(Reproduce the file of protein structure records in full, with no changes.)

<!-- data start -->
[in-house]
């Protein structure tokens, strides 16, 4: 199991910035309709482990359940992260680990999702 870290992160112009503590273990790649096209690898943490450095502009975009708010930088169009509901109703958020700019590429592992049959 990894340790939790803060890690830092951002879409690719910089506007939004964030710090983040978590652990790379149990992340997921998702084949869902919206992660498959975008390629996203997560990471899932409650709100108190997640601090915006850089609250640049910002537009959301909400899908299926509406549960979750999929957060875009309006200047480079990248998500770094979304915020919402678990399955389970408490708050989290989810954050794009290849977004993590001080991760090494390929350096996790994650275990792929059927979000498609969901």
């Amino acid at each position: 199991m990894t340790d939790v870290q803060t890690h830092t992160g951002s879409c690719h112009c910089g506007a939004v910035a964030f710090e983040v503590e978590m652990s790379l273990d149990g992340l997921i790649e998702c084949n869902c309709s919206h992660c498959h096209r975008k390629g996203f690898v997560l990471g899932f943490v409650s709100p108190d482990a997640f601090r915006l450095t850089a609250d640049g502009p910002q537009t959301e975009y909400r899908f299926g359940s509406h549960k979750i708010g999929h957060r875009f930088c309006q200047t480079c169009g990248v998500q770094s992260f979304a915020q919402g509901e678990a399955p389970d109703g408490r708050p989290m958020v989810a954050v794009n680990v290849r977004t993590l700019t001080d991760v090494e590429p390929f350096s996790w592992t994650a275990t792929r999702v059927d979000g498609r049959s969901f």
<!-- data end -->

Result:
[in-house]
């Protein structure tokens, strides 16, 4: 199991910035309709482990359940992260680990999702 870290992160112009503590273990790649096209690898943490450095502009975009708010930088169009509901109703958020700019590429592992049959 990894340790939790803060890690830092951002879409690719910089506007939004964030710090983040978590652990790379149990992340997921998702084949869902919206992660498959975008390629996203997560990471899932409650709100108190997640601090915006850089609250640049910002537009959301909400899908299926509406549960979750999929957060875009309006200047480079990248998500770094979304915020919402678990399955389970408490708050989290989810954050794009290849977004993590001080991760090494390929350096996790994650275990792929059927979000498609969901």
């Amino acid at each position: 199991m990894t340790d939790v870290q803060t890690h830092t992160g951002s879409c690719h112009c910089g506007a939004v910035a964030f710090e983040v503590e978590m652990s790379l273990d149990g992340l997921i790649e998702c084949n869902c309709s919206h992660c498959h096209r975008k390629g996203f690898v997560l990471g899932f943490v409650s709100p108190d482990a997640f601090r915006l450095t850089a609250d640049g502009p910002q537009t959301e975009y909400r899908f299926g359940s509406h549960k979750i708010g999929h957060r875009f930088c309006q200047t480079c169009g990248v998500q770094s992260f979304a915020q919402g509901e678990a399955p389970d109703g408490r708050p989290m958020v989810a954050v794009n680990v290849r977004t993590l700019t001080d991760v090494e590429p390929f350096s996790w592992t994650a275990t792929r999702v059927d979000g498609r049959s969901f």